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Pulaski station, junction of Syracuse Northern and Oswego and Rome railroads.

Train arriving at Fernwood

System map of the Rome, Watertown & Ogdensburg Railroad

Richland station included a restaurant

The line was quickly cleared and repaired so that the evening trains ran as usual. The following Monday all locomotives on the road were draped in mourning. On the locomotive Oswego was a banner inscribed: “We mourn your loss.”


Daysville station 

“We learn that an excursion train will run over the road, at half-fare, some time this month. The stagecoaches have been hauled off, and the mails will be carried in buggies till spring, or until the railroad makes a contract with the Post Office Department.”

A large crowd met the first train as it steamed into the station in Oswego shortly before 12:30 p.m. As soon as rail service was established the depot became the local focus of attention. Until the novelty wore off crowds congregated at the station to witness the arrival and departure of trains.

Daysville Rail Station.

The Oswego and Rome Railroad

                 By Richard Palmer

The cautious town board of Mexico finally agreed to raise $45,000 through taxes to aid in construction of the railroad.  Over the next two years construction progressed at a steady pace.  The Oswego Daily Palladium noted on Thursday, November 2, 1865: “The construction train was enabled last night, to come within the city limits as far as the Poor House. It is believed that by Saturday night the locomotive will be seen puffing its way up to First Street. Then shall we feel that the Oswego and Rome Railroad is au fait accompli.”

Initially a passenger train made one daily round trip between Oswego and Richland where it connected with the R., W. & O. mainline. Later more trains were added as patronage increased.  Elisha M. Moore was appointed agent and business manager for the railroad in Oswego. He remained there until 1883 when he was appointed assistant superintendent and general freight agent for the entire system.

Initially two passenger trains operated daily in each direction between Oswego and Richland. Commencing November 19, 1866, two express and one accommodation train operated each way, but through to Rome without change in Richland. As of May 11, 1868 this was expanded to four daily trains each way.

During the 1860s  when the country was struck by the railroad “fever,” Mexico  did not want to be left out in the cold.  Public meetings were held in Mexico and Oswego which resulted in the creation of the Oswego & Rome Railroad on April 11, 1863.

The advantages of a new railroad directly to the east were obvious. It was argued that the railroad was well worth the investment.

 The Oswego and Rome Railroad Company was  formed on April 11, 1863 with a capital stock of $300,000 divided into 3,000 shares. The first board of directors consisted of prominent businessmen - Lucius B. Crocker, president; John B. Edwards, Samuel B. Johnson, Delos DeWolf, vice president and treasurer; Theodore Irwin, Cheney Ames, Thomas S. Mott, Maxwell B. Richardson, Charles Rhodes, Abner C. Mattoon and Charles H. Cross, all of Oswego; David Utley of Rome, Leonard Ames of Mexico and   Each of the directors pledged $5,000 in stock subscriptions. Isaac S. Doane was chosen as chief engineer and superintendent. Later he became chief engineer on construction of the Lake Ontario Shore Railroad between Oswego and Lewiston.

After several meetings among railroad officials the decision was made, once it was built, to permanently lease it  to the Rome, Watertown & Ogdensburg Railroad.  The lease was consummated on September 7th. The arrangement was the R.,W. & O. would absorb the debt load and operate it. The original board of directors was abolished. The route chosen passed through the northern edge of the village of Mexico, then straight west through New Haven and Scriba to Oswego. It was rapidly surveyed and located, the right of way purchased and construction contracts let. Ultimately it cost $925,000 to build and equip the 28-mile railroad.  The line was laid with 56 to 58-pound (to the yard) rails. In Pulaski the depot was at the northeast corner of what was then Salina and Rome streets. The Common Council of Oswego  on December 3, 1863 granted the railroad company permission to cross city and erect a depot on East First Street.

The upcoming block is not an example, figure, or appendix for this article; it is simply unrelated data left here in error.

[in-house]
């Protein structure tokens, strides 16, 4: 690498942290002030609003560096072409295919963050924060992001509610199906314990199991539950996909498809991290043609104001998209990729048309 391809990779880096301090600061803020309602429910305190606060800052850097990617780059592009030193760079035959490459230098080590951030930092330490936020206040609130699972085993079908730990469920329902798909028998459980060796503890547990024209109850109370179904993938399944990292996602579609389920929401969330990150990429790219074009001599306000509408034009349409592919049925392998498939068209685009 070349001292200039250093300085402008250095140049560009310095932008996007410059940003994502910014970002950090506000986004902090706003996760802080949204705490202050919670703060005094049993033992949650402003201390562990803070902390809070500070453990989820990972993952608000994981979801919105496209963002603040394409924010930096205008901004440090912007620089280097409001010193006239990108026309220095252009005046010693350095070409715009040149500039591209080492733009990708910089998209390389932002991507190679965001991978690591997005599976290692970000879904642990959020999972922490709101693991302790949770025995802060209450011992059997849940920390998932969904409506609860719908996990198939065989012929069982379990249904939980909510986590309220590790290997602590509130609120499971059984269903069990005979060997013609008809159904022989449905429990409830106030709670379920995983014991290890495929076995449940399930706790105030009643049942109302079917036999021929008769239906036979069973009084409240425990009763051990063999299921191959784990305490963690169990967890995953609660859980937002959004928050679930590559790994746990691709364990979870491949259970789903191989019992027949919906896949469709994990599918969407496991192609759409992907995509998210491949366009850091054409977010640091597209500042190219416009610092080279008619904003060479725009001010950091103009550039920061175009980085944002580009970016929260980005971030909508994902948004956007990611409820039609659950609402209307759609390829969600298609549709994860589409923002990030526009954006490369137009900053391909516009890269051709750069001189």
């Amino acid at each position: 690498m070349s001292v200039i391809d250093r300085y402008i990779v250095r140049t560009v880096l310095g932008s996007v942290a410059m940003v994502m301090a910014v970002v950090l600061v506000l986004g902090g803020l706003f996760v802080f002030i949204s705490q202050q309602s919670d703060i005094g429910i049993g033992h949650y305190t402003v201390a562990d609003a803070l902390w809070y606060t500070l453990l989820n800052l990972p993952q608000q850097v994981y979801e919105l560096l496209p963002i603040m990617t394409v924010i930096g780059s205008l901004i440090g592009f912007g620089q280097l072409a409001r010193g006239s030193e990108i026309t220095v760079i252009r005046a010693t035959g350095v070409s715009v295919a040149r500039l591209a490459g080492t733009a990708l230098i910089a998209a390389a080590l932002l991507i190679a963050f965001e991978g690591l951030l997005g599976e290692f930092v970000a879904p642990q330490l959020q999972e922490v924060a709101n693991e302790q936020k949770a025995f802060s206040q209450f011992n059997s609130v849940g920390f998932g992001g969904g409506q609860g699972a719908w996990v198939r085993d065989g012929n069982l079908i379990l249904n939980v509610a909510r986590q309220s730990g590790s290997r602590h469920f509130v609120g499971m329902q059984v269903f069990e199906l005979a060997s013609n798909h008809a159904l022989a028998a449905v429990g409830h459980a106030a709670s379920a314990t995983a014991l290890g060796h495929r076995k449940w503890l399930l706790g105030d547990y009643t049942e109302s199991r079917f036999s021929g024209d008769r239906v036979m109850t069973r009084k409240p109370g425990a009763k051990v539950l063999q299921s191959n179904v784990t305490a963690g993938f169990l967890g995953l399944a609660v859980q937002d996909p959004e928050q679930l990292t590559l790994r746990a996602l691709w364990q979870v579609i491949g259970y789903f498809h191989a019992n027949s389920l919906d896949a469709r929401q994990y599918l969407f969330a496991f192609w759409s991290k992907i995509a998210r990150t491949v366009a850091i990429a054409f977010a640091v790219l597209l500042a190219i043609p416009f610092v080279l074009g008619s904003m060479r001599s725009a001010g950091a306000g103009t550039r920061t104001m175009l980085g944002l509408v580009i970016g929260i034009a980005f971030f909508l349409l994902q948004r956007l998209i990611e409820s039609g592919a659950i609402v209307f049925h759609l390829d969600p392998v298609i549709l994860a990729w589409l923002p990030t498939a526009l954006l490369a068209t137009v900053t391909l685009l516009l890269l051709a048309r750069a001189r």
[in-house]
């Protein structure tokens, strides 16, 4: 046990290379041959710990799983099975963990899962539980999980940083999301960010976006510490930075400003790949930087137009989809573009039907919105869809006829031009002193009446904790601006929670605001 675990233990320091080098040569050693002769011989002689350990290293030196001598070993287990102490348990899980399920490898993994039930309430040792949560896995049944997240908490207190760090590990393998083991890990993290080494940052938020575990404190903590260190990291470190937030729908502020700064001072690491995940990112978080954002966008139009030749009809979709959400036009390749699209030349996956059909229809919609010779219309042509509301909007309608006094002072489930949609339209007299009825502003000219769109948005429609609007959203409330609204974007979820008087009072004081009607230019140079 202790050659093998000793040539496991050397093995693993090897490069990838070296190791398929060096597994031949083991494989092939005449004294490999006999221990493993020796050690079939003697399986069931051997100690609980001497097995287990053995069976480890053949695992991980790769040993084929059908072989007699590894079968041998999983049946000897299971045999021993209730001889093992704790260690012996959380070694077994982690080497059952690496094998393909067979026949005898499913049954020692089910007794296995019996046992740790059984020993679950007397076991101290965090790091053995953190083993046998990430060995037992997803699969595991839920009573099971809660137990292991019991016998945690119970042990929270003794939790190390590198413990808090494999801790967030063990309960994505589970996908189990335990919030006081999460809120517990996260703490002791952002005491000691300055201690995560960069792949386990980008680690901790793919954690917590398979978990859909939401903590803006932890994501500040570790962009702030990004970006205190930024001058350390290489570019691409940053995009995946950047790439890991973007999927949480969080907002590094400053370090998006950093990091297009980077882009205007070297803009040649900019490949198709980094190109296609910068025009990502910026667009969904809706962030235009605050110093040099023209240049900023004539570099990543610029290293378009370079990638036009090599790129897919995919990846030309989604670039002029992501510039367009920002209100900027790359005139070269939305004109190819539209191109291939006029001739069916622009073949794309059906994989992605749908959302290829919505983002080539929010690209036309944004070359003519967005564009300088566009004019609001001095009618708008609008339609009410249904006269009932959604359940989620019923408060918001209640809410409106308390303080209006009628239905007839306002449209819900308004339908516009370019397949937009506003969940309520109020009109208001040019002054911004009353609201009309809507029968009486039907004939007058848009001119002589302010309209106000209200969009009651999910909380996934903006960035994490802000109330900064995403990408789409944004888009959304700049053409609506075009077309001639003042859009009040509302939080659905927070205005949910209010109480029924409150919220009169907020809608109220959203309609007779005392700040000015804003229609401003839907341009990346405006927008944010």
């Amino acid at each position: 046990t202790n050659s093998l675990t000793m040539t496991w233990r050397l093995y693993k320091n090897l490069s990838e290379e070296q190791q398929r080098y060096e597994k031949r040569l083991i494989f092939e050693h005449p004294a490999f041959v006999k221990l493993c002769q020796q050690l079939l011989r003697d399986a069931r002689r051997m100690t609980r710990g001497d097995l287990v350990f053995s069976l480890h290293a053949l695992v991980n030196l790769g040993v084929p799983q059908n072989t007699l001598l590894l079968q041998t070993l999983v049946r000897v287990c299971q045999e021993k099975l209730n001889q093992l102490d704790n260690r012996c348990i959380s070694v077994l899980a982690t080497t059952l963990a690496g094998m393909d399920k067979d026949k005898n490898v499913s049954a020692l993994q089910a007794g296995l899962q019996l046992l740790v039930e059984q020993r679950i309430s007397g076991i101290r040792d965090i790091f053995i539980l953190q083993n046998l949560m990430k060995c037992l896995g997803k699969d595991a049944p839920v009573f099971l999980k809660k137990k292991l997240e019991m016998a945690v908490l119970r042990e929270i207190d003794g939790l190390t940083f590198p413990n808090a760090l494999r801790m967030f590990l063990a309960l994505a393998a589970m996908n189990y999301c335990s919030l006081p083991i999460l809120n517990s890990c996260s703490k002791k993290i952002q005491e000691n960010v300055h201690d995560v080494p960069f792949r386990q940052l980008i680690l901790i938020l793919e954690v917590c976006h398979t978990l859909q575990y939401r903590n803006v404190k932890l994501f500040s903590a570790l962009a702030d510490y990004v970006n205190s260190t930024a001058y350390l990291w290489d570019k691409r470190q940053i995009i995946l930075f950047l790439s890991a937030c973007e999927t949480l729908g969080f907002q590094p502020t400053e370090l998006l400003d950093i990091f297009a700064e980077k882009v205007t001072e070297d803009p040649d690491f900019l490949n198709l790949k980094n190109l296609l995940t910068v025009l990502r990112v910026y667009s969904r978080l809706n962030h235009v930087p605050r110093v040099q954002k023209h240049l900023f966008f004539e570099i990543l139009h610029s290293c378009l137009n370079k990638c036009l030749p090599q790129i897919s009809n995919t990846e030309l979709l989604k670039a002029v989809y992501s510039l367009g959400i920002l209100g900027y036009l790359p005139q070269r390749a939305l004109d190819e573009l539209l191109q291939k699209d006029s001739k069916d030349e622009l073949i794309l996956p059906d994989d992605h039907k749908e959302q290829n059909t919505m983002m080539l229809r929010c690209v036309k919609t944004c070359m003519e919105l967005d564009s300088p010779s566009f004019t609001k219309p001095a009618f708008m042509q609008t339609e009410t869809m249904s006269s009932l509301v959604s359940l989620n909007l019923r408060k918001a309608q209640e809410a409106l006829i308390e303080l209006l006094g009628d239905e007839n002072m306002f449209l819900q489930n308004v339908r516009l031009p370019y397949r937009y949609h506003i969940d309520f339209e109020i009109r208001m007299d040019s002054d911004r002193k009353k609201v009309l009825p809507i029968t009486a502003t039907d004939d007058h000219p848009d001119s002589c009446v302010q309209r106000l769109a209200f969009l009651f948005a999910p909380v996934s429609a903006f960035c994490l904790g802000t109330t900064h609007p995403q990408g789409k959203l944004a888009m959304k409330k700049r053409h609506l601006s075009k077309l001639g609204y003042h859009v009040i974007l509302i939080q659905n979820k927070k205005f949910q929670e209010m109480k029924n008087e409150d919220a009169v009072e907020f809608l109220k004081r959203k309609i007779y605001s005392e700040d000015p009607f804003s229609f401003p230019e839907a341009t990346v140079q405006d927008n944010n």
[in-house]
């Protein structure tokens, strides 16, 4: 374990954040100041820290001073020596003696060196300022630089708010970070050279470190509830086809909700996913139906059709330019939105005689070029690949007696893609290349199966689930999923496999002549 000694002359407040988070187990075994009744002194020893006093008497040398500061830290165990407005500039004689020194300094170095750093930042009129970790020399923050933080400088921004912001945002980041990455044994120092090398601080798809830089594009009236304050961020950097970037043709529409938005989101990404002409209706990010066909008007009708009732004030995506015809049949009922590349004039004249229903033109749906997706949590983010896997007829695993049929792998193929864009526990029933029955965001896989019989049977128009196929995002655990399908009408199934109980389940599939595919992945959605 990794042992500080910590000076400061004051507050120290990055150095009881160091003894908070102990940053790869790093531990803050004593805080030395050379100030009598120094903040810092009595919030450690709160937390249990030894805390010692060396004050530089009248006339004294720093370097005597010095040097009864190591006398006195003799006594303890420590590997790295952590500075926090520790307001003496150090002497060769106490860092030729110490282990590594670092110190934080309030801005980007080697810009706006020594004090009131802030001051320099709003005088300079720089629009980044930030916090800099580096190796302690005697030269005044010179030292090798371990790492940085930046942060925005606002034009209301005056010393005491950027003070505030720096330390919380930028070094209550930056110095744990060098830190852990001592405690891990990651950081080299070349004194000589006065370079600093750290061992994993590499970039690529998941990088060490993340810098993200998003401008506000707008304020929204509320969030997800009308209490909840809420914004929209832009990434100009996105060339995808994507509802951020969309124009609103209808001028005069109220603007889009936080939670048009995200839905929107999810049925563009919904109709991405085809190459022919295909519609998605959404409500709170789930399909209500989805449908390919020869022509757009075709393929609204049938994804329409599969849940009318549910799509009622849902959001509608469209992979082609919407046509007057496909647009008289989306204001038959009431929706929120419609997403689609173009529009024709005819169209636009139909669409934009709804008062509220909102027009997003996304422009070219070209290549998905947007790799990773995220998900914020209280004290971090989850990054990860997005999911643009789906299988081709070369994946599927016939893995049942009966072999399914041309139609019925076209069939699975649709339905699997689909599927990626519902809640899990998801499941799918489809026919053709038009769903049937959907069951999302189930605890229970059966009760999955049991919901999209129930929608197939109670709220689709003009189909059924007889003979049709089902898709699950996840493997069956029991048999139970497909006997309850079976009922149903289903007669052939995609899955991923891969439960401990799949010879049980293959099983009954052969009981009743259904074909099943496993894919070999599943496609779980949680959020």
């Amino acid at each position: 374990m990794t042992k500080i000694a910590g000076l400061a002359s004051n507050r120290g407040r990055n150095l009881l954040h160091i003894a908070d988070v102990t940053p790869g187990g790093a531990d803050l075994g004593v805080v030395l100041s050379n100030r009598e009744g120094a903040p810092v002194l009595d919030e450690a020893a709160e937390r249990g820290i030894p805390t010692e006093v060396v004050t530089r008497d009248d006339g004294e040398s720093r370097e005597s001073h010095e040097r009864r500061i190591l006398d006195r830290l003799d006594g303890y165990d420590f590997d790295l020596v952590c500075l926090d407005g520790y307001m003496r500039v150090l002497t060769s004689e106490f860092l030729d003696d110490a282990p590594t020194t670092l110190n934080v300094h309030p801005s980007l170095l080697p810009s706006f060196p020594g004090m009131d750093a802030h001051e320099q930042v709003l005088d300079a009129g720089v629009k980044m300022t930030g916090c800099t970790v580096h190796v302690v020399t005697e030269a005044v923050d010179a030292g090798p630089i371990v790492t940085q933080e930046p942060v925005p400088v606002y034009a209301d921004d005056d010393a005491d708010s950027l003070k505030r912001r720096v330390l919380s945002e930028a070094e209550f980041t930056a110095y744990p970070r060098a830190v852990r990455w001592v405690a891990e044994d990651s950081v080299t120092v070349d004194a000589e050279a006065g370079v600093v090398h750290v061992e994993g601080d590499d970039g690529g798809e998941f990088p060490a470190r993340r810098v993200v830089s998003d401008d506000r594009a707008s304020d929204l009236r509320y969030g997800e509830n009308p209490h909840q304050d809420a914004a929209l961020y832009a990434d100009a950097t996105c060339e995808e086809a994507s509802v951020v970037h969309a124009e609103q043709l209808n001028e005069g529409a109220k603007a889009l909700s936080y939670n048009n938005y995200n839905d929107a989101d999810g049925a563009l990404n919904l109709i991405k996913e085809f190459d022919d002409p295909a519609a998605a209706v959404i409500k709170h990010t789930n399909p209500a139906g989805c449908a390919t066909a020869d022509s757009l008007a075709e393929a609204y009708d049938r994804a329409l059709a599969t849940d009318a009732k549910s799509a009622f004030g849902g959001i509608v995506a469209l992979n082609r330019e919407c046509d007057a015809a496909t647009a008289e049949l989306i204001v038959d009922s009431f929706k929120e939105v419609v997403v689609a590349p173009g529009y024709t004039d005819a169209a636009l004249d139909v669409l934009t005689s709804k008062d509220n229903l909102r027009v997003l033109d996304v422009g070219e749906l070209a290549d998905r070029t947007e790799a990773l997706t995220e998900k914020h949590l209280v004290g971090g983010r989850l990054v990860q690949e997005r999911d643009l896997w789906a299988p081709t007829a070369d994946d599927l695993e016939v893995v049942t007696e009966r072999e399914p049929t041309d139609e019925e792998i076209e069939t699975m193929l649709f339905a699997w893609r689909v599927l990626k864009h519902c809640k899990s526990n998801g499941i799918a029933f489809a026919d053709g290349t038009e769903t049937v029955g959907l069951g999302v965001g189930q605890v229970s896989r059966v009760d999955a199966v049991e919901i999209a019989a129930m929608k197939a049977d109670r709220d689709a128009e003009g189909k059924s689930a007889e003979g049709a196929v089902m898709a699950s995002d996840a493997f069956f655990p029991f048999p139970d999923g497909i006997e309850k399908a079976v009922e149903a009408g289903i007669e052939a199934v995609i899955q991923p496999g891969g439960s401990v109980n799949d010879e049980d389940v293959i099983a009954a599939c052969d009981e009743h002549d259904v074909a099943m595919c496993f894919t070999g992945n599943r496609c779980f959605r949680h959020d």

Construction work went along speedily by a labor force consisting of Irish, and French Canadians. By mid-July, 1864 three quarters of the 28-mile distance between Richland and Oswego had been graded and made ready for the ties. Further financing came from the sale of $350,000 in first mortgage bonds bearing seven percent interest.

Rails reached Pulaski on Saturday, August 12, 1865.  The following Tuesday the editor of the Pulaski Democrat quipped: “ Before we had swallowed our morning coffee the iron horse was heard.” The first freight train left Mexico on September 14th. J. J. Jackson shipped 10 1/2 tons of cheese manufactured at factories in  Mexico and the nearby hamlet of Vermilion.

A  Mexico Independent reporter visiting the mess hall set up for construction workers in New Haven was impressed by their appetites of these men as they gulped down mountains of mutton chops bread, boiled potatoes and raw onions. He said: “The quantities of these articles which were mowed away were sufficient to explain to all the grumbling stockholders where the money goes.”

On the east side of Oswego harbor new docks and piers were built for the efficient transfer of grain, lumber and other commodities from lake schooners to freight cars. To the east of Fort Ontario an engine house, turntable and other railroad facilities were built.“It already looks more business-like in East Oswego as the result of the completion of this road,” wrote the editor of the Oswego Palladium reported on November 20, 1865, “and when, in the course of two weeks, passenger and freight trains commence regular trips, trade on the river will increase 50 percent. The value of property will enhance accordingly. The good times are coming.”

New Years Day 1866 brought out the crowds to witness the first official train on the Oswego & Rome. It was a banner day for the communities along the line. The event was graphically described in the Mexico Independent of January 4th:

“A great profusion of omnibuses were rumbling in every direction to bring in passengers. Every station had a coach of its own and all were filled. A little before eight the shrill whistle of the western train echoed over hill and plain as the cars came thundering into the depot. There was much excitement for people who had traveled in stage coaches over horrible roads for the past 40 years.

“The 11:20 run from Richland came up amid great cheering from the crowded assembled at the depot.  Over 80 passengers got on at this point for Oswego, filling the cars to their utmost capacity.  The cars and engine were magnificent in every respect. All along the route at the different depots and many of the cross-roads crowds were assembled and welcomed the train with all sorts of manifestations of joy.